A breakthrough approach by University of Wisconsin-Madison researchers and their collaborators in fabricating thin films of a new iron based superconducting material has yielded promising results: The material has a current-carrying potential 500 times that of previous experiments, making it significant for a variety of practical applications.
“We’ve shown how to grow quality, single-crystal thin films of this class of materials, so people can study the fundamental properties and limits of them,” says Chang-Beom Eom, a UW-Madison professor of materials science and engineering, who led the collaboration between UW-Madison and teams from the National High Magnetic Field Laboratory and the University of Michigan
Recently, scientists have discovered an alternative to copper-oxide superconductors. Called pnictides, the materials are based on iron and arsenide and are promising because they have relatively high transition temperatures, along with other ideal properties.
Until now, no one has been able to study the intrinsic properties of pnictides because it has been impossible to fabricate a single crystal of it with all of the material grains pointing in the same direction.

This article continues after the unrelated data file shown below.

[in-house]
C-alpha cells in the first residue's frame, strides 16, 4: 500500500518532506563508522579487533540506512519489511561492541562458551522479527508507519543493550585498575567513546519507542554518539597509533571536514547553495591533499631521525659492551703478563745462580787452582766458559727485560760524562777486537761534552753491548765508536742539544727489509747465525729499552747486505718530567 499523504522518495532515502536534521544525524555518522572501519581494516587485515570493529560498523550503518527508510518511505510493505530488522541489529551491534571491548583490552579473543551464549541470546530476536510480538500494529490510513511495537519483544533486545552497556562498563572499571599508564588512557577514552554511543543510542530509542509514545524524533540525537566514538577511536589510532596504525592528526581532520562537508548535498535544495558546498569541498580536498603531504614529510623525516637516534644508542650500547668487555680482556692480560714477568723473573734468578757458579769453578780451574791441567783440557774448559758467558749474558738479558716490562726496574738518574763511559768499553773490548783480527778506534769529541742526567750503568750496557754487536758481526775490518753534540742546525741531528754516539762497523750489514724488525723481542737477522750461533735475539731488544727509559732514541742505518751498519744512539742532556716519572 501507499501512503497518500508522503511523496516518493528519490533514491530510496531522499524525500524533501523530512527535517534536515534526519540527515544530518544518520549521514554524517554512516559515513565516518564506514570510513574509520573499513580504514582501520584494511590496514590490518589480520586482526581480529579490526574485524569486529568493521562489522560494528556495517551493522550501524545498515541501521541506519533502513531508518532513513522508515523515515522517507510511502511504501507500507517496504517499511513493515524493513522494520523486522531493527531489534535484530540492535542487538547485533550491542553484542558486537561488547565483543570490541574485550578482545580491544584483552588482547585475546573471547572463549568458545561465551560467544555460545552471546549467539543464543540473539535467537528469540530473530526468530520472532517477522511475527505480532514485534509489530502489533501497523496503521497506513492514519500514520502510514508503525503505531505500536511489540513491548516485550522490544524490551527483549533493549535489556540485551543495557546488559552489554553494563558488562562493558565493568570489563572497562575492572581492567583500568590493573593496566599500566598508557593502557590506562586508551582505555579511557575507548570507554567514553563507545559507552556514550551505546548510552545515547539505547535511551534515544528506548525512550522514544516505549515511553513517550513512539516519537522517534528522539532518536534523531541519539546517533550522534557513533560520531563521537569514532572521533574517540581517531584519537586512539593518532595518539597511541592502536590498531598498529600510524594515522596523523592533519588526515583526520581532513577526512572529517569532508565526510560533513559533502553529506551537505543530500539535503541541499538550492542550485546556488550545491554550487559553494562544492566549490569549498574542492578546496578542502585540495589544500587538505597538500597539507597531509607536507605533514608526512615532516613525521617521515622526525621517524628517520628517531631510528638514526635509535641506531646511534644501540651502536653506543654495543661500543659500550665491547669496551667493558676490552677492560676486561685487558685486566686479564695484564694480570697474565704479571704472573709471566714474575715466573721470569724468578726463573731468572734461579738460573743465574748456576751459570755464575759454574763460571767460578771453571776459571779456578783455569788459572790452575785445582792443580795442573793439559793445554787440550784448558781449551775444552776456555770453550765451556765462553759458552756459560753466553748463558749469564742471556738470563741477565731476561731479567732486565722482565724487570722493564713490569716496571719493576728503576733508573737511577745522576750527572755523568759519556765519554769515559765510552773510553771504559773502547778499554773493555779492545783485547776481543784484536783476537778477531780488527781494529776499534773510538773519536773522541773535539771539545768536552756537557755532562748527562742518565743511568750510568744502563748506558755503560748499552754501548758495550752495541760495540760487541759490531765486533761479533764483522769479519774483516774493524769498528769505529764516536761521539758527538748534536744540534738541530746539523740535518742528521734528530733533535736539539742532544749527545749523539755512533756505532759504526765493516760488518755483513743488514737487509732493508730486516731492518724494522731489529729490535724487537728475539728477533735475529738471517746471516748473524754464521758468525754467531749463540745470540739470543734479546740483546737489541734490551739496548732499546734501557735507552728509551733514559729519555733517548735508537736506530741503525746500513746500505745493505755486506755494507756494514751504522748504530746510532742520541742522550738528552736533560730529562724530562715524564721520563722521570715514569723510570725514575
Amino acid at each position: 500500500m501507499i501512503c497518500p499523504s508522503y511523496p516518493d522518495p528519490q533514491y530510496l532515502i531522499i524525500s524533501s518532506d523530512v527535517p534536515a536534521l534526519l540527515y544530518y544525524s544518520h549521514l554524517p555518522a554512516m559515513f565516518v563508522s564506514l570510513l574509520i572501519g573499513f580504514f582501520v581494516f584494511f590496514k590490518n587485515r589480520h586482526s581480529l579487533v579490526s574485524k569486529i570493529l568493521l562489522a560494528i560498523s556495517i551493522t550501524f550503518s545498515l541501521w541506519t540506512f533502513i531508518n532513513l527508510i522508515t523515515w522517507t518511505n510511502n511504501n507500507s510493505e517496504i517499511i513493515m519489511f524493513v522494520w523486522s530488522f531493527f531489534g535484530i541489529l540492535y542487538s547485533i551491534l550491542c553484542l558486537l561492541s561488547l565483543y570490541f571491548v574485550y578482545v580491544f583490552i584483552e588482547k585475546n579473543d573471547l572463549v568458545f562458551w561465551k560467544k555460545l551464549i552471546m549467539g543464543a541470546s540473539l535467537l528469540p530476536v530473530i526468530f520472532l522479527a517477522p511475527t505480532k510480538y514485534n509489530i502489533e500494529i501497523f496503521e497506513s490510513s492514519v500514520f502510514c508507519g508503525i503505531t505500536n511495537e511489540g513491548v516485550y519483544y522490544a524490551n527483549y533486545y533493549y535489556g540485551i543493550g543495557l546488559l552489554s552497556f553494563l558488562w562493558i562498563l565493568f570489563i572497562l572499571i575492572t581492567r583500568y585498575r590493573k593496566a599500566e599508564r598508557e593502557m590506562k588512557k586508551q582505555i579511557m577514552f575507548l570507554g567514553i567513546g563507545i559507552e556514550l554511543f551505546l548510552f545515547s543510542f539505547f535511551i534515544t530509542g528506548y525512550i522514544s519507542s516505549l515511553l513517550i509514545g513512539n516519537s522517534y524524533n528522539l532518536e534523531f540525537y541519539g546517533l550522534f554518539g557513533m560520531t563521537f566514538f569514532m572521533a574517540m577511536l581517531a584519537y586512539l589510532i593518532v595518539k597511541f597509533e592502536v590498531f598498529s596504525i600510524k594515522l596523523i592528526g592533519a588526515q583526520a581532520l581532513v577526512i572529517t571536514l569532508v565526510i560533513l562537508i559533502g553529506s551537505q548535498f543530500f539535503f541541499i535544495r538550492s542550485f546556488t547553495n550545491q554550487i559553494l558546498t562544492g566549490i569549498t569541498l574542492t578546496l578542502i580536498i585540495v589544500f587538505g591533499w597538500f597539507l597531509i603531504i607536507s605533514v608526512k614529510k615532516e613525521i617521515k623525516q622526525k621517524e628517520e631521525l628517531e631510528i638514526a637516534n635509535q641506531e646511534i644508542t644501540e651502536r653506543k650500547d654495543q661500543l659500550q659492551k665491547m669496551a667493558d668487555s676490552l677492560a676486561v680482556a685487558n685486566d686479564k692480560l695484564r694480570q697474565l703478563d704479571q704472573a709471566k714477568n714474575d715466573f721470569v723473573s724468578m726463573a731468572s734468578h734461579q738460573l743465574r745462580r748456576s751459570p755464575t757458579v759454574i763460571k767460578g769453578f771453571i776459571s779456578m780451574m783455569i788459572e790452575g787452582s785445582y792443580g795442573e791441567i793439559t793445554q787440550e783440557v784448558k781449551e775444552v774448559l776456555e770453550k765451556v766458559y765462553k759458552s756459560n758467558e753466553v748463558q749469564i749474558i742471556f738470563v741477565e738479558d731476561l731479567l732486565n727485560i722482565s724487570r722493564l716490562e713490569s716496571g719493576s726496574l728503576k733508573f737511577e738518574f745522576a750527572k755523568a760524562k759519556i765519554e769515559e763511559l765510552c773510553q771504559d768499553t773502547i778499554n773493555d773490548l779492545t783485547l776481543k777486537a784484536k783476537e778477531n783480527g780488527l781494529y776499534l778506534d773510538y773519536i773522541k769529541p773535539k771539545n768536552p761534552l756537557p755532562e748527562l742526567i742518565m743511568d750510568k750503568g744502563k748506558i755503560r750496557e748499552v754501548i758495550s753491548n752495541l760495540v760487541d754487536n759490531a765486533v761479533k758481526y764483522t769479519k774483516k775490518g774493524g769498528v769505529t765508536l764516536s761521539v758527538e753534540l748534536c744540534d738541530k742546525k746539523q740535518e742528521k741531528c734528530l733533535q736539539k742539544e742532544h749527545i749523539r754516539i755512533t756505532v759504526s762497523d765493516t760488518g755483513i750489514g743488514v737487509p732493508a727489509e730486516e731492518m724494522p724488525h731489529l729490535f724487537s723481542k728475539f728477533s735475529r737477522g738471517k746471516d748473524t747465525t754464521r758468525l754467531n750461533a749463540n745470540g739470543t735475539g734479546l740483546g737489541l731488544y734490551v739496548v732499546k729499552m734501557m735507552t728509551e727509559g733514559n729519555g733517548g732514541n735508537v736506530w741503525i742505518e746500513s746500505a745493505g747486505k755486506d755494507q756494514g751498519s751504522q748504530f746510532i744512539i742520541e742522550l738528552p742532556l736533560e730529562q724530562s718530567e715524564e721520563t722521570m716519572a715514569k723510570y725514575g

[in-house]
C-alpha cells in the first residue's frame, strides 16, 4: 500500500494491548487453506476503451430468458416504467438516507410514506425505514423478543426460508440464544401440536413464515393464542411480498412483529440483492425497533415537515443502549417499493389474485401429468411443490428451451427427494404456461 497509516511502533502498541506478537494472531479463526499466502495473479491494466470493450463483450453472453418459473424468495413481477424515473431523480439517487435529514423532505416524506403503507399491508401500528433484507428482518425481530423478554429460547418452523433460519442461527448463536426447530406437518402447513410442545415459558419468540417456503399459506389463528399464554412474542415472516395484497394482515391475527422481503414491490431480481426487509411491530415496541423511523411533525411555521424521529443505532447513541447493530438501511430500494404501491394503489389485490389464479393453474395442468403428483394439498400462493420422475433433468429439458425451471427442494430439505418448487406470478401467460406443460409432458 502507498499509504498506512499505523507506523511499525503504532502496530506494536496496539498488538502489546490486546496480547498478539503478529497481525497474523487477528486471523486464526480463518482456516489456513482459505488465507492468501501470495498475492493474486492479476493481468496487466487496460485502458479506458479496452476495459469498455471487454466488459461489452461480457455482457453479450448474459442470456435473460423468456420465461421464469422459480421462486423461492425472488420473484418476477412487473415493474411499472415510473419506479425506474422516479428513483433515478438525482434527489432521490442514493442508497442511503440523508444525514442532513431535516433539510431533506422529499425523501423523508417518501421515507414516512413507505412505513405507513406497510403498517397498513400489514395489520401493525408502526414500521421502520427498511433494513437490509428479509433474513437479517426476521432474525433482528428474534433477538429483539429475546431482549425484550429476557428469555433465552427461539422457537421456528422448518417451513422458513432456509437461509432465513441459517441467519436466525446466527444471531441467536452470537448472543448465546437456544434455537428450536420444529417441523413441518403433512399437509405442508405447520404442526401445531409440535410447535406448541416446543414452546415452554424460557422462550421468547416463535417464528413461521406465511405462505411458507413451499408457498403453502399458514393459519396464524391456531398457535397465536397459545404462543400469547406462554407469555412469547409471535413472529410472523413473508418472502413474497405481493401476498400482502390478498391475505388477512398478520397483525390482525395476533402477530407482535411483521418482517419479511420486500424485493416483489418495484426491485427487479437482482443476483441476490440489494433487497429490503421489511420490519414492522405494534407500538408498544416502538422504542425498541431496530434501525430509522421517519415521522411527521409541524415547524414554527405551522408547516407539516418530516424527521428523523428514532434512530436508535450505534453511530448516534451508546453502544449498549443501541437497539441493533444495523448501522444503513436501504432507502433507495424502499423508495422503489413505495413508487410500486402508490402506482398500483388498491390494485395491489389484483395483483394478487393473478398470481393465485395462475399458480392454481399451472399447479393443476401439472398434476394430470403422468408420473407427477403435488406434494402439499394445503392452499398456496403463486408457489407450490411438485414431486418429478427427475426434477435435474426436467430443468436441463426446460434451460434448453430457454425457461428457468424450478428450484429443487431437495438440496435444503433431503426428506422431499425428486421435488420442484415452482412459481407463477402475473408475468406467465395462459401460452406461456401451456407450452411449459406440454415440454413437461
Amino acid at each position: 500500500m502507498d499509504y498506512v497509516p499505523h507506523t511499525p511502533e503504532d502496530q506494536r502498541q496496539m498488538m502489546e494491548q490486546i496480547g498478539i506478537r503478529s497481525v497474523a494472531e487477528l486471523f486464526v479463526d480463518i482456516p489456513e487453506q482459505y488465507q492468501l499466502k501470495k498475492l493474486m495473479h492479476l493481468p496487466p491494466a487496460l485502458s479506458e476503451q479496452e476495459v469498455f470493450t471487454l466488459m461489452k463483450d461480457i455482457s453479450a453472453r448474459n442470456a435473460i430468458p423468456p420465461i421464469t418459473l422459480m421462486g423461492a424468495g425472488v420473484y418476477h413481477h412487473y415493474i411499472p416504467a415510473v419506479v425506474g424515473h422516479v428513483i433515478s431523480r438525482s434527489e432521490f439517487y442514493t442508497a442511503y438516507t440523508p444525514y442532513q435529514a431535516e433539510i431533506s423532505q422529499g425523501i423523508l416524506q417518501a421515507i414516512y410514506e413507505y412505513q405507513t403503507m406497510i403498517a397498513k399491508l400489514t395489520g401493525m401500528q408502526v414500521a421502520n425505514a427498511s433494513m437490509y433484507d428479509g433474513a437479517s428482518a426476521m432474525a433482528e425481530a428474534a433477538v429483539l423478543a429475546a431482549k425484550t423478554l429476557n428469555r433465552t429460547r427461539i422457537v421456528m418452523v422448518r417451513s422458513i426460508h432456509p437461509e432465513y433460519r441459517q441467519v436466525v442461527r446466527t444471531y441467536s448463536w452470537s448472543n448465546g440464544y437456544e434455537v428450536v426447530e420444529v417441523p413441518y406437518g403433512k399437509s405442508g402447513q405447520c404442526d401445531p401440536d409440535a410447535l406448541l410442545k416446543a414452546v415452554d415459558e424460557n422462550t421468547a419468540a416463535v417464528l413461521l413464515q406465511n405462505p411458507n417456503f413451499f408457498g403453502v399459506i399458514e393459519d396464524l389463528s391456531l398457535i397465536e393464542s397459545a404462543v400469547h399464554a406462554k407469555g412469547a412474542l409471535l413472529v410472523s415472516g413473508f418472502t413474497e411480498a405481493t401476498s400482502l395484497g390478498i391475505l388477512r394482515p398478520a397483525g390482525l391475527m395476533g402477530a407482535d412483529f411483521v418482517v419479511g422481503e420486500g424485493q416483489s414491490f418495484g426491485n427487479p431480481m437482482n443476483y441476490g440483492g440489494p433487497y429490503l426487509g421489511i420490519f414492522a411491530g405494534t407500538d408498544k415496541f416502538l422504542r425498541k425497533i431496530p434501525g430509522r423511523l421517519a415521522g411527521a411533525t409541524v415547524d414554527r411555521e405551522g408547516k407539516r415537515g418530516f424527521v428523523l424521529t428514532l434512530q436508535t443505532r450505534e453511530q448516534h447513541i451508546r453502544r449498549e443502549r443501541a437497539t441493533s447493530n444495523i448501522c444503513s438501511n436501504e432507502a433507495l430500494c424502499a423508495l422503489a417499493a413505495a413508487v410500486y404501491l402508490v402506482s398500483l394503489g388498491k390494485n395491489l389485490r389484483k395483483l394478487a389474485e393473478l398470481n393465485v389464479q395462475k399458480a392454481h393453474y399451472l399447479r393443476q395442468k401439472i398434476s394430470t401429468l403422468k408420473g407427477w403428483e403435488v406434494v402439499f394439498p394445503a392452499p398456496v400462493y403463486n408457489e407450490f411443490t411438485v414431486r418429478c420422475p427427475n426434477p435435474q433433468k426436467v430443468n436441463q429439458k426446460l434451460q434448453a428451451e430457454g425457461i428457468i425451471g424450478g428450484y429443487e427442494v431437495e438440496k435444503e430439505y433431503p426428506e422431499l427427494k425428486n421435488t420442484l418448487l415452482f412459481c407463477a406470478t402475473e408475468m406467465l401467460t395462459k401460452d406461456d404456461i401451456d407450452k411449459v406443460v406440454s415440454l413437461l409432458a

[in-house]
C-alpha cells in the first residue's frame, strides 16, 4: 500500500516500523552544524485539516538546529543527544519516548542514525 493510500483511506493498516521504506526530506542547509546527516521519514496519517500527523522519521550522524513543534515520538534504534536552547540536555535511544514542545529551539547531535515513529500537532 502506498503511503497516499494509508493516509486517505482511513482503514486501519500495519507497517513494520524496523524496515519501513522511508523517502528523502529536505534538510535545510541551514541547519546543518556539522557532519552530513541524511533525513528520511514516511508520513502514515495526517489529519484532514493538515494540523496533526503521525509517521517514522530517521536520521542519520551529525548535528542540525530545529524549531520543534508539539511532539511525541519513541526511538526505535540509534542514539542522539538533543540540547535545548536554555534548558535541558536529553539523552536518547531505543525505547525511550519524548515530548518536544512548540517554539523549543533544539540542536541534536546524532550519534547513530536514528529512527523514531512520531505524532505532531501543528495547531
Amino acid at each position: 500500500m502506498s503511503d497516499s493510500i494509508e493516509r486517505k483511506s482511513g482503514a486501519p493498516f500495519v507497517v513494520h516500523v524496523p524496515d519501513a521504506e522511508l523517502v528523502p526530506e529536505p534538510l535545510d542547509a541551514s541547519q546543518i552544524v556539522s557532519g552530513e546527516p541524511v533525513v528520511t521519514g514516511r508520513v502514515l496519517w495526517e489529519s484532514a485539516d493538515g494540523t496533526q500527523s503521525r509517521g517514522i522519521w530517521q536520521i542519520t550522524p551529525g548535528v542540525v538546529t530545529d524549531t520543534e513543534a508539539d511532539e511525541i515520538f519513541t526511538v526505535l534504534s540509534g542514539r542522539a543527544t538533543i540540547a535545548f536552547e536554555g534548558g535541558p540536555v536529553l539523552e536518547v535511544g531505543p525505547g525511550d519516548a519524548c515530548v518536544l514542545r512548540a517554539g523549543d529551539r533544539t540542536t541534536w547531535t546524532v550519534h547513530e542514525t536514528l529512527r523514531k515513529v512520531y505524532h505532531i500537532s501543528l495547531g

The researchers then engineered a thin template to place on top of the oxide substrate. This template has both metallic and oxide elements, meaning it can interface with both the substrate and the thin film. With the template, the film grows in a more ideal arrangement. The template also acts as a nucleation layer, or barrier, between the conducting thin film and the non-conducting, or insulating, substrate.
Previously, researchers were only able to measure 10,000 amps of electricity per .06 cubic inch, which is a relatively useless amount. With the template, which is made of barium titanate or strontium titanate, Eom’s team has demonstrated that pnictide thin films are capable of producing 5 million amps per .06 cubic inch — a 500-fold increase that brings pnictide current capacity into the usable range.
The team’s three-pronged research — including the hypothesis about why previous approaches failed, the new template engineering solution and the significant carrying capacity results — will help other researchers learn more about pnictides and expand basic knowledge about superconductivity in general. Beyond superconductors, the template approach can be applied whenever a researcher wants to grow a metallic film on an oxide substrate.